CSWE Celebrates Social Work Month 2020: Generations Strong

Published on : March 10, 2020

CSWE staff members are committed to supporting and advancing the programs that educate tomorrow’s social workers. Social Work Month’s theme is Generations Strong, and social workers on staff at CSWE took time to think about how things have changed regarding social work education and what aspects of the profession and programs remain as true today as they were years ago.

CSWE staff will add to this blog throughout March 2020, so please continue to check back!


Kendre Israel, MSW

MFP Senior Project Specialist
Washington University in St. Louis, Class of 2009

How has technology changed the ways students learn about social work, or how professors teach about social work education?
Since my graduation in 2009, I’ve seen social work and social work education take new forms through the advancement of online learning, telehealth, and more. I appreciate how educators and professionals continue to purposefully and ethnically integrate technology to reduce barriers and increase connections.

What has stayed the same about the social work profession since you graduated?
Social work instills the value of connection and will always be a profession that relates to many people.


Gladys Mendez, MSW

CSWE Program Assistant
Howard University, Class of 2017

What about social work education has changed?
Social work education has become more adaptive to social media and technology in general, and I appreciate that our field is taking that direction.

Master’s programs have evolved in traditional classrooms and online in the range of courses that are now being offered and, in the way, that degrees are being conferred.
I’ve seen professors becoming more engaged with students through technology and apps. Students also have the opportunity to learn not only about social work via technology, but also about how it can affect our values and ethics as a profession.

What remains a constant in the profession and education?
Since I graduated, social work education still holds its values and ethics true to this day. Social workers will always be found in traditional roles, like supporting children and families or addressing domestic violence, but social workers are found in healthcare administration, public policy areas and just about every care setting in the country.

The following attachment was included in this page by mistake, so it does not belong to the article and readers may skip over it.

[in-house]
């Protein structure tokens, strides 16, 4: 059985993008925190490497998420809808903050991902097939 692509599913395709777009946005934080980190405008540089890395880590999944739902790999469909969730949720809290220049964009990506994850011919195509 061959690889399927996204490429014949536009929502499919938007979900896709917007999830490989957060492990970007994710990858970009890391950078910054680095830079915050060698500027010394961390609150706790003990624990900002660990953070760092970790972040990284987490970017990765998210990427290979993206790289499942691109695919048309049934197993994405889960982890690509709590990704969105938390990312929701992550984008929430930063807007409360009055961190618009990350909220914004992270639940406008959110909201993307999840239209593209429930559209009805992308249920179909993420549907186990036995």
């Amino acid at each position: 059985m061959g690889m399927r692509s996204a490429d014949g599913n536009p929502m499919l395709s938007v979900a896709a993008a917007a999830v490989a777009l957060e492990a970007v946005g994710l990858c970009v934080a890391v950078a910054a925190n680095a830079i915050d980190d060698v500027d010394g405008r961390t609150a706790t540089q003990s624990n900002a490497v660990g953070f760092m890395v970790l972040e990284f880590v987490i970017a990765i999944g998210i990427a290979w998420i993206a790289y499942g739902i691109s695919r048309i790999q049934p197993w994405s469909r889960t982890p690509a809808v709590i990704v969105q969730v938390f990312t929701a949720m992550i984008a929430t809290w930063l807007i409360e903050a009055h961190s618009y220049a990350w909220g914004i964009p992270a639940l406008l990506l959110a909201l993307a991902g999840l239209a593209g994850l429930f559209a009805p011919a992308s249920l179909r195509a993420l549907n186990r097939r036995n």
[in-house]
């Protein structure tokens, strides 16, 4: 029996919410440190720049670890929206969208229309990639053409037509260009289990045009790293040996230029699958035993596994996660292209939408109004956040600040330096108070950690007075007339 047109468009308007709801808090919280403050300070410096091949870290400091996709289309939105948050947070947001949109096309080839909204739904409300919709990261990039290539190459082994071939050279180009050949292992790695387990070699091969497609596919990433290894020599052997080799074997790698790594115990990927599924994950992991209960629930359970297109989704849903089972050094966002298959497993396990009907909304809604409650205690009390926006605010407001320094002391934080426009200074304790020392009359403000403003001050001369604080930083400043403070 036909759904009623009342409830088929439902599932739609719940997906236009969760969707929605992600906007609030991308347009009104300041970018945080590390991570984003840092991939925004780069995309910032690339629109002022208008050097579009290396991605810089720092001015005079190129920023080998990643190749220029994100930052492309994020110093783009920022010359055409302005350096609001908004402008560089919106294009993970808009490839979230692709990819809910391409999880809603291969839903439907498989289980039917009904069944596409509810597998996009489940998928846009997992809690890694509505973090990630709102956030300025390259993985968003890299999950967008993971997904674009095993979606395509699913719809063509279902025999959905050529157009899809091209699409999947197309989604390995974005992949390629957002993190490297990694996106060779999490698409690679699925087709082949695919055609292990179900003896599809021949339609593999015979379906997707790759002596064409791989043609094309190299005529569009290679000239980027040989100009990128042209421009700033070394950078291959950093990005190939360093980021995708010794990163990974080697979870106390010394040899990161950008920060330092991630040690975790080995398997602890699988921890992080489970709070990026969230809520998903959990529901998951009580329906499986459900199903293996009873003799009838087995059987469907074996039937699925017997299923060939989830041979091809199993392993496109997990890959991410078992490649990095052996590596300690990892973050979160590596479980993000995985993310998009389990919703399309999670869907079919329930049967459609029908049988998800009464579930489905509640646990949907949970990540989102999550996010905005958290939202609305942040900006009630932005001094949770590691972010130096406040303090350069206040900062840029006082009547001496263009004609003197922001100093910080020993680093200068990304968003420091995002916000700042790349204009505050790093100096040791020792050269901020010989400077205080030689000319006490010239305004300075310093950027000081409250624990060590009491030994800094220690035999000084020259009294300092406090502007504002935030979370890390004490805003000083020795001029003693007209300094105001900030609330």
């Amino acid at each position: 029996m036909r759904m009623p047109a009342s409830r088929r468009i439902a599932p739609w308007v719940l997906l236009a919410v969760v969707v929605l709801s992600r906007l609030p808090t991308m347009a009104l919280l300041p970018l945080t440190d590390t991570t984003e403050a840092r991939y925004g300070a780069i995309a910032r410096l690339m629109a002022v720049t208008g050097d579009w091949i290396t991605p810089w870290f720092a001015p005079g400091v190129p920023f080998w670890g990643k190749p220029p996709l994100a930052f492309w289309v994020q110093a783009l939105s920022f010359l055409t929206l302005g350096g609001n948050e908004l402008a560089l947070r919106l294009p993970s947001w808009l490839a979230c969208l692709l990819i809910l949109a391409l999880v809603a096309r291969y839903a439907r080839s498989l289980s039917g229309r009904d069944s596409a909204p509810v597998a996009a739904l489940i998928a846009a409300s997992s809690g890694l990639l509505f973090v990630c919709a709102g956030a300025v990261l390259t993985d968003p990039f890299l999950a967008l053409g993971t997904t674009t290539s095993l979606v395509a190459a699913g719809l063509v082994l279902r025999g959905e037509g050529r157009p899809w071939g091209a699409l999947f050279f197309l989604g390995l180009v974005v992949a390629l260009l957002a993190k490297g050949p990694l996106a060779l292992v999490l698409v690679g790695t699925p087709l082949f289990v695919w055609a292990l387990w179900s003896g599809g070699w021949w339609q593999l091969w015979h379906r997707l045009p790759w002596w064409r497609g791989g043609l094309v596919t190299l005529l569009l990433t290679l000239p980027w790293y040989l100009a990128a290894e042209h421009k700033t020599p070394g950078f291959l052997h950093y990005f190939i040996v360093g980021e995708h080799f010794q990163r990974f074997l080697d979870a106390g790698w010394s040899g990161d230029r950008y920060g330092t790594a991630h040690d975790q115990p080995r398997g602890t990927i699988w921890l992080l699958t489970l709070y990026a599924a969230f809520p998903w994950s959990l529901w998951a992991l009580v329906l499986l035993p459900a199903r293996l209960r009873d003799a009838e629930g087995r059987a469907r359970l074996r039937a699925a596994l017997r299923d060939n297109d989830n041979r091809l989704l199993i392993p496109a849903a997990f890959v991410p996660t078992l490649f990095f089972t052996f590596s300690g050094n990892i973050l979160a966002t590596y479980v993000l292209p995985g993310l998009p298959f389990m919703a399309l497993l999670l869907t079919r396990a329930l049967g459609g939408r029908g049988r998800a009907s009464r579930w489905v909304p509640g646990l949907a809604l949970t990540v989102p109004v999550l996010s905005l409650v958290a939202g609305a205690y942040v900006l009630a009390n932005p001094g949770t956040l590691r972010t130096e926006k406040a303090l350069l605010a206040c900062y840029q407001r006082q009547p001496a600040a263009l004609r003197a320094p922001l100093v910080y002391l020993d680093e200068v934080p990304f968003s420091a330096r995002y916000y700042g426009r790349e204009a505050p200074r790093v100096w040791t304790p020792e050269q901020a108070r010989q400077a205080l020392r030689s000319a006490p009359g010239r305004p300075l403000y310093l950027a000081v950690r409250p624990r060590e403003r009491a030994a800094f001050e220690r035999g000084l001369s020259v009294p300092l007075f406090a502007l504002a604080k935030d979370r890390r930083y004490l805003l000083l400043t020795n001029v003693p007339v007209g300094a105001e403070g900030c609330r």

Katherine Lord, MSW

CSWE Program Associate
Metropolitan State University of Denver, Class of 2018

What about social work education has changed?
I think there’s an even stronger focus on diversity, equity, and inclusion now than 2 years ago.

There used to be separate tracks for clinical social work and macro social work. My program combined the tracks so social workers who want to practice in a clinical setting are still getting an education on systemic issues, while macro social workers are learning the critical elements of clinical practice. Also, we’re seeing major shifts with integrated behavioral health care in the medical system.

Online education opens so many opportunities for students. I think telehealth is becoming mainstream, so social work students have to learn how to use those programs and technologies. 
What remains a constant in the profession and education?
Although each program is unique, they are all very focused on how curriculum is mapped to the competencies.

Though I think that, unfortunately, social work continues to be a misunderstood—or an under-understood—profession in our country. Social workers do so much more than clinical social work, although that part of the field is deeply valuable. That’s why it remains so important to raise awareness about all of the incredible things social workers learn in school and the unparalleled experience and expertise we bring to the workforce.


Duy.jpgDuy Nguyen, MSW, Ph.D.

Director, Minority Fellowship Program (MFP)
Washington University in St. Louis (BA ’98, MSW ’00), Columbia University (PhD, ’07)

What about social work education has changed? 
The accessibility of information has changed social work education.  Twenty years ago we focused on delivering information and knowledge directly to students. Today’s social work educators are spending more time working with students to sift through information found online. The challenge there is assessing the validity and trustworthiness of the info and its sources.

I think the curriculum is more innovative today. It’s possible to offer classes that are focused on specific populations such as immigrants or refugees or issues such as trauma or social justice in a way that wasn’t available before.
What remains a constant in the profession and education?
Practicum requirements have remained consistent as well as the challenges of finding the right placement!

Fundamentally, social work students still seek ways to be agents of change.